Categories: Safari Cat

Safari Cat Breeders

Quite a few people search for breeders of this cat. It could have been as popular as the Savannah cat, possibly (see below the table as to why I think it isn’t). The breed is rare and there are few breeders. I have searched high and low and I think covered all possibilities but I may have missed one or two. If I have please contact me on mjbmeister[at] if you want to be listed. It is entirely up to you.

I compiled this relatively short list from various sources on the internet. There are two aspects, I feel, to the exotic cat or wildcat hybrid cat market. Some don’t like it as they say it creates cats that are too wild, which makes them unsuitable as cat companions and which leads to relinquishment and perhaps death.

Many others are fascinated by wild cat hybrids as they place us close to the wild cat. A third perspective exists. The original wild cat hybrid, the Bengal, was created at least in part to highlight the plight of the wildcats, persecuted as they are around the world, frequently for their skin or at least a part of them and sometimes they are captured to domestic them for pets. In my estimation the wild cat hybrid for the domestic cat market has not achieved that goal in any shape or form. But there are some wonderful breeders of wild cat hybrids. One of which is A1 Savannahs.

One possible and perhaps likely reason why the Safari cat is rare, and as a consequence Safari cat breeders too, is because this cat is harder to breed than the Savannah cat. And, as I understand it, the Savannah cat is hard to breed itself.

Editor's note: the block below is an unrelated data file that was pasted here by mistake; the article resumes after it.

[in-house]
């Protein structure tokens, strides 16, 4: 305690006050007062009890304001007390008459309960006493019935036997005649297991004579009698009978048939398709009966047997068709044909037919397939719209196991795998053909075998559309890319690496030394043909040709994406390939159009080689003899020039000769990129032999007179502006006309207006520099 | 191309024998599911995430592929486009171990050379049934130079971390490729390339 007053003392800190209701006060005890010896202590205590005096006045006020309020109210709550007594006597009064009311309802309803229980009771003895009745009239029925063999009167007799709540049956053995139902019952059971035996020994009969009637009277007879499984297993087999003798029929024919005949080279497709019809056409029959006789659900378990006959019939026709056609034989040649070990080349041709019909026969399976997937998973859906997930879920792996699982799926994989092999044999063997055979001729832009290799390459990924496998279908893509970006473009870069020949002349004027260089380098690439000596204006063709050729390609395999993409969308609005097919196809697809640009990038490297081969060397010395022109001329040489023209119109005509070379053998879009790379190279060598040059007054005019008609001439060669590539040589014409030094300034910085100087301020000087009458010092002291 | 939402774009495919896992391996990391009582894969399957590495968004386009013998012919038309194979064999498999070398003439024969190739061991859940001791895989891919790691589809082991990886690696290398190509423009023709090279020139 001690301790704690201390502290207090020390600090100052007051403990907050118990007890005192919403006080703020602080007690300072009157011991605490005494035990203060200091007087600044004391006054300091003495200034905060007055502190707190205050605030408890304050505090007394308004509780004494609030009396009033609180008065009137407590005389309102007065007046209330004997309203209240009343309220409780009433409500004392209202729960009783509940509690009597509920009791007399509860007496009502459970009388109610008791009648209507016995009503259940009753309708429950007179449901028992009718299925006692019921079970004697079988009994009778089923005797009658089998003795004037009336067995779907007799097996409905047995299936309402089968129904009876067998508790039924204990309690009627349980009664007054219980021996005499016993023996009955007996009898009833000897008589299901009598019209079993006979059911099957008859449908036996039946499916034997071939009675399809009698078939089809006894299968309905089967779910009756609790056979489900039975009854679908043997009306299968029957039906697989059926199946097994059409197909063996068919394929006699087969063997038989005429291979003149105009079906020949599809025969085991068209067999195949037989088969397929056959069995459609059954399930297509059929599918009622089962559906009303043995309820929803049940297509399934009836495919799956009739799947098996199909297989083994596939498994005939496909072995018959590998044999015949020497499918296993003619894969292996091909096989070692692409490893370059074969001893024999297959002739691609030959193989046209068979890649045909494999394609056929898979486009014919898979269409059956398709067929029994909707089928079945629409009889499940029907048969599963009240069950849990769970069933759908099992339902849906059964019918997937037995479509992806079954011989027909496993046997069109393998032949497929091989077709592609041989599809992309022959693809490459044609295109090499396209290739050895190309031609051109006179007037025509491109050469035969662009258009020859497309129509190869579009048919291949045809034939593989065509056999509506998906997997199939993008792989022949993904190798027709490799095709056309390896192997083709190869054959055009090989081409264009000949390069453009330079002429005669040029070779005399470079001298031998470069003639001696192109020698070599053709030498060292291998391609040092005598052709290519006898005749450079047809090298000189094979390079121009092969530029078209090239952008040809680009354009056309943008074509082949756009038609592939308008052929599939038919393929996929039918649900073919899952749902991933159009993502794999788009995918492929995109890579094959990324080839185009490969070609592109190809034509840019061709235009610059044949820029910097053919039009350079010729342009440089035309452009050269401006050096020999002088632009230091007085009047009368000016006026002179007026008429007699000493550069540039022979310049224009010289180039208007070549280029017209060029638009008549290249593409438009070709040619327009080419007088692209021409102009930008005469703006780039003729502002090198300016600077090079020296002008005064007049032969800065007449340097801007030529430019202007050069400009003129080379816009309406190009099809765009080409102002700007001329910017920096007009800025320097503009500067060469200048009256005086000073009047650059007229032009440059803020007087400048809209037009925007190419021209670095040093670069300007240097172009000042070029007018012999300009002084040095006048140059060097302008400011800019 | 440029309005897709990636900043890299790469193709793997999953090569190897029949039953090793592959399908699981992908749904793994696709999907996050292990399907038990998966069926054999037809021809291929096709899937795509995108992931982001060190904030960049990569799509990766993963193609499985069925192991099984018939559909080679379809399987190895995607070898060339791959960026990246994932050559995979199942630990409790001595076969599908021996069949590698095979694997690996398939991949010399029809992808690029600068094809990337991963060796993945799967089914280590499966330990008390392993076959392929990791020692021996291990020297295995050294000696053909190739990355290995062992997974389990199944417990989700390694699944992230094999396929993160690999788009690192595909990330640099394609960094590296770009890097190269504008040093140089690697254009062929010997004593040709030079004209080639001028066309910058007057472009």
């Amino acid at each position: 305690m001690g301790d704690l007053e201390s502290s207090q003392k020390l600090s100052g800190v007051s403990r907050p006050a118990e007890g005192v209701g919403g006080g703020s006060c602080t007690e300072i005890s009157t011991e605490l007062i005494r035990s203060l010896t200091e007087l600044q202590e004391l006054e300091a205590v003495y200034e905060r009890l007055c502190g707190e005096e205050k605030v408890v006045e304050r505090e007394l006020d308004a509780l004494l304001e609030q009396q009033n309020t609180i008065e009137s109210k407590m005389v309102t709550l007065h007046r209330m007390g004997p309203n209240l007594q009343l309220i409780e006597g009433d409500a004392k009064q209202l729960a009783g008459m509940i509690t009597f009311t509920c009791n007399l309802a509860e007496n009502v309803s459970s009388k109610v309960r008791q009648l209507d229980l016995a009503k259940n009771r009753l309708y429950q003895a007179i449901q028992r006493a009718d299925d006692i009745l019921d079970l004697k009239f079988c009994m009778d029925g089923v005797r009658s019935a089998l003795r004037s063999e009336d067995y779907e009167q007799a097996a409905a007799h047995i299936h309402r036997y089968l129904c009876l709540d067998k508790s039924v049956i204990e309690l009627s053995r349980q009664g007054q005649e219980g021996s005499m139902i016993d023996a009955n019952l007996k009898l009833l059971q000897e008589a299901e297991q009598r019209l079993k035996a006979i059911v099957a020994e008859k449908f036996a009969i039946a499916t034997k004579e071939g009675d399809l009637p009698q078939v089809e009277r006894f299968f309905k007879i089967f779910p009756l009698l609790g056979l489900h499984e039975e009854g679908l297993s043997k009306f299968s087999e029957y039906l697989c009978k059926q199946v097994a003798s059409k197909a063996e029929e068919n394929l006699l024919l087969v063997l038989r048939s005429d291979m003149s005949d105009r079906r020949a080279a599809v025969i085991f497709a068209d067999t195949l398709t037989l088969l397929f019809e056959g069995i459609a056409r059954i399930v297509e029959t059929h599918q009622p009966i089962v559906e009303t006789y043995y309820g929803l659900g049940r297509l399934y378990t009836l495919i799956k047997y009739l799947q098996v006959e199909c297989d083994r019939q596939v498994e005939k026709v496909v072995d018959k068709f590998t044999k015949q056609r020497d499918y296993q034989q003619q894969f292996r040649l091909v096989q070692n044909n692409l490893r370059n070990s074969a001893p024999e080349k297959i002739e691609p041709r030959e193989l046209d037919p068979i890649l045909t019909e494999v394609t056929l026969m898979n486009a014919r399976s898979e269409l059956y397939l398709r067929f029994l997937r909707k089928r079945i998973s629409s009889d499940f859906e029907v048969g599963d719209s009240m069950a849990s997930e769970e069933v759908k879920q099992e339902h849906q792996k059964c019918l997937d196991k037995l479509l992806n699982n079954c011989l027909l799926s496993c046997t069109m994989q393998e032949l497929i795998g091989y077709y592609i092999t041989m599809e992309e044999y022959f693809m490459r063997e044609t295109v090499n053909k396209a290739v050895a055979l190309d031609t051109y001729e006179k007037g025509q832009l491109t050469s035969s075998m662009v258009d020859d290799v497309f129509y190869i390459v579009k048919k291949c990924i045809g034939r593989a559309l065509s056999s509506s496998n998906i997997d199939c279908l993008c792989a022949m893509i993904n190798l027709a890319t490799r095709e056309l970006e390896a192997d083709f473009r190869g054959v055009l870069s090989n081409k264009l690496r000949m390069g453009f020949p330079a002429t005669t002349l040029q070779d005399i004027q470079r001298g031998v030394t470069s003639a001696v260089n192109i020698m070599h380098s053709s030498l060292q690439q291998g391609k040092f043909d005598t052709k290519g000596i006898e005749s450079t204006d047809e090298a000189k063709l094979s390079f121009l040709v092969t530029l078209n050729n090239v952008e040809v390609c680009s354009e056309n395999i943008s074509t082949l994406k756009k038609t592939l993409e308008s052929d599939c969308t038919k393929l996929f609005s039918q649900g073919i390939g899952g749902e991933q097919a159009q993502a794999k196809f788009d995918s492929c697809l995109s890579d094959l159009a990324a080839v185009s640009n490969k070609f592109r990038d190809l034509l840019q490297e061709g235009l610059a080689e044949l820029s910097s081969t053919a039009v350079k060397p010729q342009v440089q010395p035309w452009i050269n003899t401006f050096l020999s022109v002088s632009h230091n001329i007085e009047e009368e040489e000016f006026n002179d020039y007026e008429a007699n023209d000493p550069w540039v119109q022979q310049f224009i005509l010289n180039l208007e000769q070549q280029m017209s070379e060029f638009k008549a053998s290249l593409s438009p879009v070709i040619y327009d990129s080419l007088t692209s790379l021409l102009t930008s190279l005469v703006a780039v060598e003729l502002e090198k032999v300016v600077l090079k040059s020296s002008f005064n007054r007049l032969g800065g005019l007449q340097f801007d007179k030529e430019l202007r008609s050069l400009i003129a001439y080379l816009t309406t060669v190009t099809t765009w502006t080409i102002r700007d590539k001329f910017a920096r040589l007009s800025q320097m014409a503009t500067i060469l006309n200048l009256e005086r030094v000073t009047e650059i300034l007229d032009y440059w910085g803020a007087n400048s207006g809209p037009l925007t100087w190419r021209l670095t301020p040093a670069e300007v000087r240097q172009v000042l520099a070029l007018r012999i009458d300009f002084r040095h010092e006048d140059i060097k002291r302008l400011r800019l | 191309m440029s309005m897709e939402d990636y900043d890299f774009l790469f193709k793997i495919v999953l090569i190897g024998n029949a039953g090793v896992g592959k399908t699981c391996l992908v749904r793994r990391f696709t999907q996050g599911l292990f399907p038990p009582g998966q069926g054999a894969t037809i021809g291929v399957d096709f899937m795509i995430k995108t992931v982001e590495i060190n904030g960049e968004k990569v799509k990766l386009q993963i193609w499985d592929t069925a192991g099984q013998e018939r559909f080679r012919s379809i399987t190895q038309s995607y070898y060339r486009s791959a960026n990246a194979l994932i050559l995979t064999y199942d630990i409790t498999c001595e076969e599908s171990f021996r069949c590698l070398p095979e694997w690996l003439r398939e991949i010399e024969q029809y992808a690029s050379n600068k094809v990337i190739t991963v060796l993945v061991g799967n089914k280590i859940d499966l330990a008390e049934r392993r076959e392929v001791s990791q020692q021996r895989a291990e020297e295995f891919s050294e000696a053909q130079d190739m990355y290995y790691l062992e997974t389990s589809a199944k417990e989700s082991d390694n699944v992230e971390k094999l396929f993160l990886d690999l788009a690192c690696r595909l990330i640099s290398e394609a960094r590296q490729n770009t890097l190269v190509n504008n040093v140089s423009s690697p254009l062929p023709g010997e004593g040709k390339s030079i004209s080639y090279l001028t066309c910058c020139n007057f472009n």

Dale and Holly Hummel, of Select Exotics, a leading breeder, fill me in. They confirm that the Safari cat is harder to breed than the Savannah. They refer to the Safari cat as a “forgotten” cat. Despite the fact that the wild cat parent of the Safari cat, Geoffroy’s cat (Serval for the Savannah), is smaller making breeding, on the face of easier, Geoffroy’s cat presents “chromosomal differences”. Females rarely carry to term. And they say there seems to be a sex-linked gene affecting males that is lethal. As a consequence Safari cats are extremely rare. It makes me wonder why we do it, actually. Anyway Select Exotics have been the most successful breeder of this breed, they say.

Another possible reason is because the wildcat hybrid market became saturated. Some cat breeds went forward and some simply were not marketed as well and faded.

Please comment here using either Facebook or WordPress (when available).
Michael Broad

Hi, I'm a 71-year-old retired solicitor (attorney in the US). Before qualifying I worked in a many jobs including professional photography. I have a girlfriend, Michelle. I love nature, cats and all animals. I am concerned about their welfare.

Leave a Comment

Recent Posts

Convenience euthanasia of pets is in breach of a veterinarian’s oath

Dr John Bradshaw writing on the Psychology Today website stated, "Or even (as does happen)…

2 hours ago

Spaying and neutering is ethical while declawing is not

Sometimes I see the argument that cat declawing is no different from de-sexing; the spaying…

6 hours ago

Persian and Siamese cats rated better pets than non-pedigree cats

This is an interesting study (Turner 1995a) which compared the general interaction between cat guardians…

11 hours ago

Roadside zoo “Wildlife in Need” – further court injunction stopping big cat abuse

Tim Stark owns a controversial Indiana roadside zoo called "Wildlife in Need" (an ironic name…

14 hours ago

Do tigers fight each other?

Yes, sometimes tigers do fight each other at times of flux and tension. The most…

1 day ago

Stranger in Japan ate cat food for two months without realising it!

This is an amusing story from in which a person honestly admits his or…

1 day ago